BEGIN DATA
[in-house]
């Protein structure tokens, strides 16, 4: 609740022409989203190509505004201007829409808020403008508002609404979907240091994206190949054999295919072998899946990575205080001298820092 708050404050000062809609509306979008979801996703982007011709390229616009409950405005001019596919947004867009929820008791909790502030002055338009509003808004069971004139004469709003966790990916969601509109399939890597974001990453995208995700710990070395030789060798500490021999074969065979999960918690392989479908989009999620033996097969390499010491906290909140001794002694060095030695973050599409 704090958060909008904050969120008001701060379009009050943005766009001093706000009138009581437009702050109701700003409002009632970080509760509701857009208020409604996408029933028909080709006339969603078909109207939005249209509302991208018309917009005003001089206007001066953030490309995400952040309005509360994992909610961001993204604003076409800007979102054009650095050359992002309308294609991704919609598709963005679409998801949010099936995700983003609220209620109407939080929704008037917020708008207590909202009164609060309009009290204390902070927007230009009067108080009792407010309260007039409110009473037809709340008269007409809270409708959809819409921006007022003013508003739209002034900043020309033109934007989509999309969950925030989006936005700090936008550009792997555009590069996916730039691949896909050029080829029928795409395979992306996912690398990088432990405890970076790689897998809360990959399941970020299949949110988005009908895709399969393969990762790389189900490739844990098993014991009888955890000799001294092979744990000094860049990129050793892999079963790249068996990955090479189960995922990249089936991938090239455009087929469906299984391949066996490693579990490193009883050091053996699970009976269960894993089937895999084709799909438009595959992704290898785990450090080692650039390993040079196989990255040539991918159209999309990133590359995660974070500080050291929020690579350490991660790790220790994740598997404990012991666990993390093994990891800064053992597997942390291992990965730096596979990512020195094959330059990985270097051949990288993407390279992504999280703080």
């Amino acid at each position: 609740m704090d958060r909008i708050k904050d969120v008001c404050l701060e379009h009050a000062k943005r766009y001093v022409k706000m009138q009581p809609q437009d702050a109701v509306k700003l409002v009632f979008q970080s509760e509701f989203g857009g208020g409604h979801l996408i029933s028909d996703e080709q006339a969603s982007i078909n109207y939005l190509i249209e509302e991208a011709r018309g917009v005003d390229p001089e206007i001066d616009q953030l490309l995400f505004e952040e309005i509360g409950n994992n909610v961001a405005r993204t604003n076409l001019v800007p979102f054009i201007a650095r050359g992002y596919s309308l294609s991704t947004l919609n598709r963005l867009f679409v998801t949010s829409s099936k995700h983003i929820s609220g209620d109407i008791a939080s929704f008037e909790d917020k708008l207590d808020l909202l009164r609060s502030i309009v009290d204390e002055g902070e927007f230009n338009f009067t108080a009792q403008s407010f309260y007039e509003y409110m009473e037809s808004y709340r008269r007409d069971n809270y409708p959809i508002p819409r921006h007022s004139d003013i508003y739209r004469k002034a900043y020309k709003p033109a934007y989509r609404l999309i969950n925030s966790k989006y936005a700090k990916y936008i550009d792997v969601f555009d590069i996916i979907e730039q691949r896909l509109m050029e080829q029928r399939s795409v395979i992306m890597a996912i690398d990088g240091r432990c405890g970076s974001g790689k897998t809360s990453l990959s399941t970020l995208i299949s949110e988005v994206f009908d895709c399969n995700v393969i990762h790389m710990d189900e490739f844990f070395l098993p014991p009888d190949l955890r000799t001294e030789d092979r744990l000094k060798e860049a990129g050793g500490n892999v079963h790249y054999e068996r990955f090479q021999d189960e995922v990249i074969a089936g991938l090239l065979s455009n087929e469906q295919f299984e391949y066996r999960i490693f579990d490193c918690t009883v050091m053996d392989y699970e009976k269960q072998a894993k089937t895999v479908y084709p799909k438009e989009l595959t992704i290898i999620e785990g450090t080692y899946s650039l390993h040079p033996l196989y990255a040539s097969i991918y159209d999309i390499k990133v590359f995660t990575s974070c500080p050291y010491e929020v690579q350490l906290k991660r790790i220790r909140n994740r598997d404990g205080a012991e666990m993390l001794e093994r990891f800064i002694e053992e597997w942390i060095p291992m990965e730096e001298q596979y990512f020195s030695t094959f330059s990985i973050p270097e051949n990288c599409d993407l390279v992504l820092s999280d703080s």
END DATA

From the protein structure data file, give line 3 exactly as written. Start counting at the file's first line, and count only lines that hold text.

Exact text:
């Amino acid at each position: 609740m704090d958060r909008i708050k904050d969120v008001c404050l701060e379009h009050a000062k943005r766009y001093v022409k706000m009138q009581p809609q437009d702050a109701v509306k700003l409002v009632f979008q970080s509760e509701f989203g857009g208020g409604h979801l996408i029933s028909d996703e080709q006339a969603s982007i078909n109207y939005l190509i249209e509302e991208a011709r018309g917009v005003d390229p001089e206007i001066d616009q953030l490309l995400f505004e952040e309005i509360g409950n994992n909610v961001a405005r993204t604003n076409l001019v800007p979102f054009i201007a650095r050359g992002y596919s309308l294609s991704t947004l919609n598709r963005l867009f679409v998801t949010s829409s099936k995700h983003i929820s609220g209620d109407i008791a939080s929704f008037e909790d917020k708008l207590d808020l909202l009164r609060s502030i309009v009290d204390e002055g902070e927007f230009n338009f009067t108080a009792q403008s407010f309260y007039e509003y409110m009473e037809s808004y709340r008269r007409d069971n809270y409708p959809i508002p819409r921006h007022s004139d003013i508003y739209r004469k002034a900043y020309k709003p033109a934007y989509r609404l999309i969950n925030s966790k989006y936005a700090k990916y936008i550009d792997v969601f555009d590069i996916i979907e730039q691949r896909l509109m050029e080829q029928r399939s795409v395979i992306m890597a996912i690398d990088g240091r432990c405890g970076s974001g790689k897998t809360s990453l990959s399941t970020l995208i299949s949110e988005v994206f009908d895709c399969n995700v393969i990762h790389m710990d189900e490739f844990f070395l098993p014991p009888d190949l955890r000799t001294e030789d092979r744990l000094k060798e860049a990129g050793g500490n892999v079963h790249y054999e068996r990955f090479q021999d189960e995922v990249i074969a089936g991938l090239l065979s455009n087929e469906q295919f299984e391949y066996r999960i490693f579990d490193c918690t009883v050091m053996d392989y699970e009976k269960q072998a894993k089937t895999v479908y084709p799909k438009e989009l595959t992704i290898i999620e785990g450090t080692y899946s650039l390993h040079p033996l196989y990255a040539s097969i991918y159209d999309i390499k990133v590359f995660t990575s974070c500080p050291y010491e929020v690579q350490l906290k991660r790790i220790r909140n994740r598997d404990g205080a012991e666990m993390l001794e093994r990891f800064i002694e053992e597997w942390i060095p291992m990965e730096e001298q596979y990512f020195s030695t094959f330059s990985i973050p270097e051949n990288c599409d993407l390279v992504l820092s999280d703080s």